S. Africa Makes Bold Chief Rabbi Choice

At a time when South Africa’s Jews are anxious over the
future of the Jewish community, the religious body representing most Jews has
taken a bold step by choosing a young man with little experience as chief

The decision by the Union of Orthodox Synagogues to appoint
as chief rabbi Warren Goldstein, 32, has been hailed by many as an inspired
move that will inject fresh energy into the troubled Jewish community of
80,000. Goldstein will take over in January 2005, when the current chief rabbi,
Cyril Harris, retires after 17 years.

Goldstein is rabbi of a dynamic Orthodox congregation in Johannesburg
and a scholar of Judaism and law — but some say he’s too young to be chief
rabbi. The role of chief rabbi is high-profile and political. He must interact with
the government and participate in national interfaith and interracial forums.

Because the government relates to the chief rabbi as the
public face of South African Jewry, he must be accepted as a spokesman by a
broad cross-section of the community, from secular to ultra Orthodox.

South Africa is a religious society, with most citizens
identifying with some faith: Judaism, Christianity, Islam, Hinduism,
traditional African faiths or others. The chief rabbi sits on national bodies
with other religious leaders, such as the National Religious Leaders Forum,
which deals with the moral regeneration of society, among other issues.

Those who applauded Goldstein’s appointment said his youth
will contribute to his effectiveness. He was in school when apartheid reached
its era of decline and is untainted by it. The first time he voted was in the
1994 elections that ushered in democracy.

“His youth is a huge asset,” said Harold Novick, president
of the Union of Orthodox Synagogues. “The younger generation looks up to him,”

Harris said that Goldstein’s selection is “a statement of
being proudly South African Jewish. It is his generation who will stay here and
build this community. This is an admirable and forward-looking appointment.”

The selection committee, which included a diverse range of
Jewish groups, recommended Goldstein from a short list of five. Others were
much older and more experienced.

One criterion was that the appointee be South African-born
or someone who had lived in the country during the transition from apartheid to
democracy and who understood South African politics. Previous chief rabbis all
have been born abroad. The candidate also had to be a Zionist.

Goldstein, who as a lawyer is licensed to appear before the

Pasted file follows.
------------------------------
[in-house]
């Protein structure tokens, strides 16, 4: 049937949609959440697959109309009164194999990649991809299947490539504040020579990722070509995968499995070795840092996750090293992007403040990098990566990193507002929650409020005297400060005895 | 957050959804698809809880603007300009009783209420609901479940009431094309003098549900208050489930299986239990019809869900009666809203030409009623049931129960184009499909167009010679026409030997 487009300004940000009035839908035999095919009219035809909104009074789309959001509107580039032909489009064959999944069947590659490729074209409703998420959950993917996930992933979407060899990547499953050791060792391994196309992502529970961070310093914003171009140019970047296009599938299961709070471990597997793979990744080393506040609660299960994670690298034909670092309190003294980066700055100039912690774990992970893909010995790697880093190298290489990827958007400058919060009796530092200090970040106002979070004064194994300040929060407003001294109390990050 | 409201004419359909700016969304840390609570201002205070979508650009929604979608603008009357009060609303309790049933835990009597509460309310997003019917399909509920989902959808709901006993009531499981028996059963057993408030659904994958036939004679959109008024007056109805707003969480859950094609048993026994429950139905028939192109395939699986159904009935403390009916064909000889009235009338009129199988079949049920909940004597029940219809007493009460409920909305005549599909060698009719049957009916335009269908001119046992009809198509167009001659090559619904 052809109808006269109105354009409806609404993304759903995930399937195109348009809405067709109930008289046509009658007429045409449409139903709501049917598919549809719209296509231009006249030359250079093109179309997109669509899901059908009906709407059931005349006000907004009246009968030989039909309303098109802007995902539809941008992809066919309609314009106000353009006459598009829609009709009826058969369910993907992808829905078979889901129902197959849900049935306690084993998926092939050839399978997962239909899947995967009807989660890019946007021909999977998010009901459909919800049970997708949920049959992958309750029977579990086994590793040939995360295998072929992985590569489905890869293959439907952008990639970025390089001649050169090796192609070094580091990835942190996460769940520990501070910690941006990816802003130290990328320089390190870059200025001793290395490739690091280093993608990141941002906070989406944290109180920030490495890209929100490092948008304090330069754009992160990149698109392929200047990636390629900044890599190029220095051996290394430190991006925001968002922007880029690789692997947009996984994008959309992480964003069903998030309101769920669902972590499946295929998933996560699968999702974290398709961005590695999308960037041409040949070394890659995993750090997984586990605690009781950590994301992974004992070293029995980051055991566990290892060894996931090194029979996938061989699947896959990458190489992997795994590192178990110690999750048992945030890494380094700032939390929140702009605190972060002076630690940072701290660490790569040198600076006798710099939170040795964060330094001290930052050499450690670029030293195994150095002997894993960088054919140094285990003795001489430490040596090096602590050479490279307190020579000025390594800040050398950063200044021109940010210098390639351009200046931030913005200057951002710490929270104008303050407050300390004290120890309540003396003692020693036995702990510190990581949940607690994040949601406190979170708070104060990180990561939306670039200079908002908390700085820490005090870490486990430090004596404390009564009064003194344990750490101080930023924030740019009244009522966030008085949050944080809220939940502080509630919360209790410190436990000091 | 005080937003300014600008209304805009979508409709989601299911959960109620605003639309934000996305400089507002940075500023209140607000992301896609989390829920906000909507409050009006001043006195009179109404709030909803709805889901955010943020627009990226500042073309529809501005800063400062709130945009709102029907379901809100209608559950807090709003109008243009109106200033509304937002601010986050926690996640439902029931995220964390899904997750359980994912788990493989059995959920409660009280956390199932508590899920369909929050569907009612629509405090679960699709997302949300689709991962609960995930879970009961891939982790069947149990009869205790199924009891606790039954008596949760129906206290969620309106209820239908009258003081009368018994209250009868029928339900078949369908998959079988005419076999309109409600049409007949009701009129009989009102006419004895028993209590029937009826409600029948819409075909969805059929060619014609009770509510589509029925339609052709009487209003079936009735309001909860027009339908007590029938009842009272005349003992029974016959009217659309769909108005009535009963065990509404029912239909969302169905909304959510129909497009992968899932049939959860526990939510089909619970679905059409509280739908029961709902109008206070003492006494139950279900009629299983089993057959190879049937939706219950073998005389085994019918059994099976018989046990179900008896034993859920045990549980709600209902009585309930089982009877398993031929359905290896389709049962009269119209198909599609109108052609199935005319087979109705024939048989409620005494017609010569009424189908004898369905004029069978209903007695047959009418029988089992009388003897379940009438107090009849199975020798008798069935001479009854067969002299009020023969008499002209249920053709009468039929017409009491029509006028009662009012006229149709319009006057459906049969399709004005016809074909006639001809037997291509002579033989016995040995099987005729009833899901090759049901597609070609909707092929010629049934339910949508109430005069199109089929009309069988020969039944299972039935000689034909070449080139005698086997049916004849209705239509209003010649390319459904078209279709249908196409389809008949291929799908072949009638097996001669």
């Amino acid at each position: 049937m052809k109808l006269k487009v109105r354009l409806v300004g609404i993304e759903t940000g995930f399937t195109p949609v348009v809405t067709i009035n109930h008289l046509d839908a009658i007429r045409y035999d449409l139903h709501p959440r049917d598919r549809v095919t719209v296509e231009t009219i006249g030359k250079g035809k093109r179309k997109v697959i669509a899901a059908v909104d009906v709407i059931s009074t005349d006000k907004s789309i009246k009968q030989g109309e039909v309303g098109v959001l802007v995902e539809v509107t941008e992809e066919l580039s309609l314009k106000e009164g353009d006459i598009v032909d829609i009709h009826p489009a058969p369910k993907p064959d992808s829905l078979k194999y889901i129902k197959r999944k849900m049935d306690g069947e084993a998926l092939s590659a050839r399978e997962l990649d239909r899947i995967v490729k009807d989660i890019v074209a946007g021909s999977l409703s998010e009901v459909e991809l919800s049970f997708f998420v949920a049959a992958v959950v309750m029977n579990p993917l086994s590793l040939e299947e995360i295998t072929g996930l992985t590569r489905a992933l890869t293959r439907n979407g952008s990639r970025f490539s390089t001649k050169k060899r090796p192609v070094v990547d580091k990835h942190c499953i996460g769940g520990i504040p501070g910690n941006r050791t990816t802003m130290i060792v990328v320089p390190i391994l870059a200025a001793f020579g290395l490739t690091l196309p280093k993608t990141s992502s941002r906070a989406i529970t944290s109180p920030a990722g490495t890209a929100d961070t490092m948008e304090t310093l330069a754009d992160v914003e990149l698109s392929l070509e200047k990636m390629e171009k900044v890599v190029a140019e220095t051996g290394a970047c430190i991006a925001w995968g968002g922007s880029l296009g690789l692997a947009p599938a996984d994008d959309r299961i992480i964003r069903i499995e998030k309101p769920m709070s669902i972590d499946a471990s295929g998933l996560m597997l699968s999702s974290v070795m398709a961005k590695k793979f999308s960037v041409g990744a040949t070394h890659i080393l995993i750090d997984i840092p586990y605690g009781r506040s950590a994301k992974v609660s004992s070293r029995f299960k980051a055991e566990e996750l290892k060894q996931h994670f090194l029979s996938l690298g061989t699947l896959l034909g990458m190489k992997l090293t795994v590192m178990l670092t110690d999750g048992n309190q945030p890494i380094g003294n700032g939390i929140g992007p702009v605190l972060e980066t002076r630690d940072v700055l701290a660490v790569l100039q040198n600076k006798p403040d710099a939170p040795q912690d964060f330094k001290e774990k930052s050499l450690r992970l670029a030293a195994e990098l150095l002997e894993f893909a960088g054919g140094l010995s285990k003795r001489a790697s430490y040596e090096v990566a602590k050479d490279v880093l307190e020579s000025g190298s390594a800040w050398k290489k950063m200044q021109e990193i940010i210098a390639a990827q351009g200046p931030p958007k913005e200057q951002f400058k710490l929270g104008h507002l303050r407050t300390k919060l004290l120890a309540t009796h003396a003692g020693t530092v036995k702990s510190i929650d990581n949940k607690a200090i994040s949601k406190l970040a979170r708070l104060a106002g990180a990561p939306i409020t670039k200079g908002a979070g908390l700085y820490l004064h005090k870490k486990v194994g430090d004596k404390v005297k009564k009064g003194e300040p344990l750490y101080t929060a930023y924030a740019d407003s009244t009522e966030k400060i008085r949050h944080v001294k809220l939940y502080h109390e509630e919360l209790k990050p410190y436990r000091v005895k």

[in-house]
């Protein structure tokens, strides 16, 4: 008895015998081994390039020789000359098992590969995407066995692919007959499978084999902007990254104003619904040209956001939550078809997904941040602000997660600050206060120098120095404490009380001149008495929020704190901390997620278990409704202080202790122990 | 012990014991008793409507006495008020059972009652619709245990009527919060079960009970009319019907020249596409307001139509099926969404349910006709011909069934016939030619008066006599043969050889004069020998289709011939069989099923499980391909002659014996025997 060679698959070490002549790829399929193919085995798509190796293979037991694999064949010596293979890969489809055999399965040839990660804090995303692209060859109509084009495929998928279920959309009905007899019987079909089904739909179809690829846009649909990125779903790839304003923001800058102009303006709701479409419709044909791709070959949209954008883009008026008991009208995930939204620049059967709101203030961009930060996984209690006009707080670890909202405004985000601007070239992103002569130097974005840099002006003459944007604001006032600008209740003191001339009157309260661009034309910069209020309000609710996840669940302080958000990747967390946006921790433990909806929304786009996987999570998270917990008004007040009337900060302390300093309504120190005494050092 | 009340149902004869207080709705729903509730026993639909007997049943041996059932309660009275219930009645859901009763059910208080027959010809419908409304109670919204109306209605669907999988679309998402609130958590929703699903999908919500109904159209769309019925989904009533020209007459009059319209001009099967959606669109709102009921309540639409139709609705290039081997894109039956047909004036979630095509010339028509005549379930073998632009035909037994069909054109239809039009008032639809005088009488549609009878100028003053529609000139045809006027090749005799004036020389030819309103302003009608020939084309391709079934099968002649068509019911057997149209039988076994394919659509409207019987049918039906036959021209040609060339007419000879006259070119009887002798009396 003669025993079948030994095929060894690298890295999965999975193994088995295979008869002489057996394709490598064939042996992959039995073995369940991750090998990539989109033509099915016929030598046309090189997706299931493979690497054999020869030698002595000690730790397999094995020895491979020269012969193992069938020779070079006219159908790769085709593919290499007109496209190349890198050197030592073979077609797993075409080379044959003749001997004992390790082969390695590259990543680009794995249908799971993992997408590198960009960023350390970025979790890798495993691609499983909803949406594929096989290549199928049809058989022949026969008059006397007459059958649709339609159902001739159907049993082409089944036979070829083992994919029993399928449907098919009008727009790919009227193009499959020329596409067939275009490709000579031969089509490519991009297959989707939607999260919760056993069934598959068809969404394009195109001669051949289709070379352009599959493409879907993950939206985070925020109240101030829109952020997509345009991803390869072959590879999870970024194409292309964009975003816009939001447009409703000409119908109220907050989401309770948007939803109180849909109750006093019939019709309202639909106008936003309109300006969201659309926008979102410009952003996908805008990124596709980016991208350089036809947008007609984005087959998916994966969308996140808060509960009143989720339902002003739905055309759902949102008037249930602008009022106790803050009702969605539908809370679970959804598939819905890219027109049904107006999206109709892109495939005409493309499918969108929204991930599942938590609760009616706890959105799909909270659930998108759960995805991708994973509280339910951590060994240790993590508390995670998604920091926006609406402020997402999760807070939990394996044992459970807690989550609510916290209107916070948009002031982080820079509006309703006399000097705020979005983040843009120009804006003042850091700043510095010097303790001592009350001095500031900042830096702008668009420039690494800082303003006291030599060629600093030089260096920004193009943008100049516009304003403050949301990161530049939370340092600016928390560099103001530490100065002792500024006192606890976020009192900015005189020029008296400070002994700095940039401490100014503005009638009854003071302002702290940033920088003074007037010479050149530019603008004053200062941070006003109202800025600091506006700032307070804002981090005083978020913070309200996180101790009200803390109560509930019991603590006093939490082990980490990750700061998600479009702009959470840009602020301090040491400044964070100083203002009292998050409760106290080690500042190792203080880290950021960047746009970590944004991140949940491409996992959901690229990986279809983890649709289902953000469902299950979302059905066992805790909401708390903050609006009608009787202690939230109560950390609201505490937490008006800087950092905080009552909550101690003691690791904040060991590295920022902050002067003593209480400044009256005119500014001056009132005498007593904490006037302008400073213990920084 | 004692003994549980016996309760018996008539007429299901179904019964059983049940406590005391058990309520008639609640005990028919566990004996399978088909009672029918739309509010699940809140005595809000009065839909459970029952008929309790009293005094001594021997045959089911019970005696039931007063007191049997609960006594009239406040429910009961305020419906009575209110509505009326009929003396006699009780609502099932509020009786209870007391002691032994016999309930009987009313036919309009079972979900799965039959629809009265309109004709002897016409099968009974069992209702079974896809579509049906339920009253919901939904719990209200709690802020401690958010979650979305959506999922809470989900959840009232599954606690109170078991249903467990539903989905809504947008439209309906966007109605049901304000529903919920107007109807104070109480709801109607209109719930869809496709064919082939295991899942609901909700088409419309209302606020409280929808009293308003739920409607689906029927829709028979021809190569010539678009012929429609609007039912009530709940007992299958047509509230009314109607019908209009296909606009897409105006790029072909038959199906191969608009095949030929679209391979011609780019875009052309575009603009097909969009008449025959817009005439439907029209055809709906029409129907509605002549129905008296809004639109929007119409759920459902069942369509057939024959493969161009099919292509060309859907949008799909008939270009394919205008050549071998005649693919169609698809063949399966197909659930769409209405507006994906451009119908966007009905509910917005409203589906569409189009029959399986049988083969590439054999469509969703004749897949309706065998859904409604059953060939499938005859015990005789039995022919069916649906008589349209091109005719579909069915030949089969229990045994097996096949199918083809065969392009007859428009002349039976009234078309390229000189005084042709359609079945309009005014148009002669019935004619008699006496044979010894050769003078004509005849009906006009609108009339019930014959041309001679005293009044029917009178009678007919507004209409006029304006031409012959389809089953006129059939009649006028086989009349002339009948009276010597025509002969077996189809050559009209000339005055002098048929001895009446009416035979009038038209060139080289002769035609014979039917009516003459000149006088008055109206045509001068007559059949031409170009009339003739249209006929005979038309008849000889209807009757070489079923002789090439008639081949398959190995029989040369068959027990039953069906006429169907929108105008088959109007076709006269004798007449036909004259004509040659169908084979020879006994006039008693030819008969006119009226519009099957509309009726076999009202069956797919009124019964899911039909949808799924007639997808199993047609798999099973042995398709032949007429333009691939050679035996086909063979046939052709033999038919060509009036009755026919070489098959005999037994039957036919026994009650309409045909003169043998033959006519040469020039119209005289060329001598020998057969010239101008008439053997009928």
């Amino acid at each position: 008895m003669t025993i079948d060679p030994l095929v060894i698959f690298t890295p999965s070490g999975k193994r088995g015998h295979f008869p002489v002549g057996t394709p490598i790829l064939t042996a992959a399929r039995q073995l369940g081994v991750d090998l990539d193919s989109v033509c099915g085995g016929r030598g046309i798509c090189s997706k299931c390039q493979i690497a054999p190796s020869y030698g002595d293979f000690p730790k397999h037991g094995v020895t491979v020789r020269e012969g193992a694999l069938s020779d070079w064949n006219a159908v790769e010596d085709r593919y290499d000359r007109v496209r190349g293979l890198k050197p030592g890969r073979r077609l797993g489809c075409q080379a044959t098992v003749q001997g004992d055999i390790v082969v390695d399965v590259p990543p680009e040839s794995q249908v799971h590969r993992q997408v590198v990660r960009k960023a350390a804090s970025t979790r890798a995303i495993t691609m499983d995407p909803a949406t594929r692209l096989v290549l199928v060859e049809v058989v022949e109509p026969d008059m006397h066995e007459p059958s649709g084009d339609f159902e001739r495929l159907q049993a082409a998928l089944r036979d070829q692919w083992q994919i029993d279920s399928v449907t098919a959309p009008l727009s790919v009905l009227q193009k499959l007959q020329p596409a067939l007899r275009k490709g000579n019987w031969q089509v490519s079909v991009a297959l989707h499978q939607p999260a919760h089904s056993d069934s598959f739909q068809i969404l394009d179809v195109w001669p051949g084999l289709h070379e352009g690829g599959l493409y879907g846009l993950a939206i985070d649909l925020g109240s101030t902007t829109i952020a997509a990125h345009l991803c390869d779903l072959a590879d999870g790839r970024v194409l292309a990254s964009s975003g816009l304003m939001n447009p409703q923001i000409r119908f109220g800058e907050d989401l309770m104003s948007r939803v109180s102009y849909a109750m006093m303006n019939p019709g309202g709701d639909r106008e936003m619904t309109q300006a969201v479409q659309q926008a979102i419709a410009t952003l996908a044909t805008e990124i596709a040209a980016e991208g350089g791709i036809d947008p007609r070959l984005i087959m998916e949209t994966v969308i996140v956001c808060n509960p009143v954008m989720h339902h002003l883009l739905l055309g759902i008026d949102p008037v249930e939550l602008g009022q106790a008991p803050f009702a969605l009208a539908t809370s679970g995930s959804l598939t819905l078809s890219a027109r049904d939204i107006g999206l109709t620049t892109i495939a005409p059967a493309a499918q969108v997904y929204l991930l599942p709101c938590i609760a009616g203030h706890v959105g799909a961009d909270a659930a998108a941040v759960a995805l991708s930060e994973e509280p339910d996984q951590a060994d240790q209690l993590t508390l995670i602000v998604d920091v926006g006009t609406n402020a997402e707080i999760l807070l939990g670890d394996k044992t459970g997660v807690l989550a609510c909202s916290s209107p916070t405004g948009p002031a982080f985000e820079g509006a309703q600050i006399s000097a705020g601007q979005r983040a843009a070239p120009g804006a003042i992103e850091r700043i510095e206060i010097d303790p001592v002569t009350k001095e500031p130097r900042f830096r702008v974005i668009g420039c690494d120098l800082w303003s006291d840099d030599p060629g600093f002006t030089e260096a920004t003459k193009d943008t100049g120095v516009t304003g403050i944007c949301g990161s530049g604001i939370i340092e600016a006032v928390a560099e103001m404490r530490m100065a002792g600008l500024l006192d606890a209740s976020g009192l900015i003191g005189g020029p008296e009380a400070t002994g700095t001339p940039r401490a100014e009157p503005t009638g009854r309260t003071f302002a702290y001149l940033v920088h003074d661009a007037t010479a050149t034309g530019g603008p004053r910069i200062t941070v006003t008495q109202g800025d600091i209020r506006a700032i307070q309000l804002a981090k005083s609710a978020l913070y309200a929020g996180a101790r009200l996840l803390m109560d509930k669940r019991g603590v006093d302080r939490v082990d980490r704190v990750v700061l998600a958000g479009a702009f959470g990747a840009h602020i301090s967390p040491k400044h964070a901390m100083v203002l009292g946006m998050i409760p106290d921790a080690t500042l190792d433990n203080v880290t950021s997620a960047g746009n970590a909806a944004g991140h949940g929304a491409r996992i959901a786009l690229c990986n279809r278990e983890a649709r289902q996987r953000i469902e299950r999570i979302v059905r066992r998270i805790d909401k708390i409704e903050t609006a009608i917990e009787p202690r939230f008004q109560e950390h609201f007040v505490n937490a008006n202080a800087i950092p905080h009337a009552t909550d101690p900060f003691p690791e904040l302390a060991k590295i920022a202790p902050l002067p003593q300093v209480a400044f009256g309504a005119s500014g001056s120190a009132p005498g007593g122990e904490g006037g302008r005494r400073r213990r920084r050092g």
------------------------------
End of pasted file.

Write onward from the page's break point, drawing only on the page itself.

country’s High Court, is a fourth-generation South African who was ordained in
1996. His father is a High Court judge.

Together with Dumani Mandela, Nelson Mandela’s grandson,
Goldstein wrote a book this year called, “African Soul Talk,” about values for
the new South Africa. His doctoral thesis deals with Jewish law’s relevance to
human rights and modern constitutional law.

Goldstein is well-known for urging South African Jews to
discard their negativity and see the enormous positive aspects of South Africa
and its post-apartheid future.

“Apartheid poisoned our national soul, and now we need to
heal it,” he writes in his book. “We have had our political miracle; now we need
our human miracle of the rebirth of the South African soul.”

During Harris’ 17-year tenure, South Africa went through a
dramatic period as it negotiated the road to democracy. Harris was a
high-profile public figure, urging Jews to help end apartheid and embrace the
changes of the rebuilt country. He provided an engaging, outward-looking face
for South African Jewry, which made many Jews proud.

However, older Jewish leaders have pushed for young people
with fresh ideas and fewer axes to grind — and who had less experience of
apartheid — to be placed in key leadership positions in the community.

Other recent appointments include Yehuda Kay, 28, national
director of the South African Jewish Board of Deputies; Zev Krengel, 31,
chairman of the board’s council in the Johannesburg area, where most South
African Jews live; Krengel’s brother, Avrom, 35, chairman of the South African
Zionist Federation; and Rabbi Craig Kacev, 32, acting director of the South
African Board of Jewish Education.

Goldstein said he sees three main goals: strengthening the
Jewish community, which has lost many members due to large-scale emigration;
promoting healthy interaction between Jews and the broader South African
society, including advocating for Israel in a country where most sympathies lie
with the Palestinians; and building the South Africa economy.

On the AIDS question — South Africa has one of the highest
infection rates in the world — Goldstein said that “the Torah and Talmud offer
a way of living with an important sexual ethic.”

On emigration, he said, “We must encourage young people to
remain and build the country.”

However, he said he would not try to persuade any particular
Jewish family to remain.

“I would not want to be responsible for convincing someone
to stay, then seeing them hijacked or attacked the next day,” Goldstein said.
“I would rather focus on getting people to be proud of South Africa, whether
they stay or go.”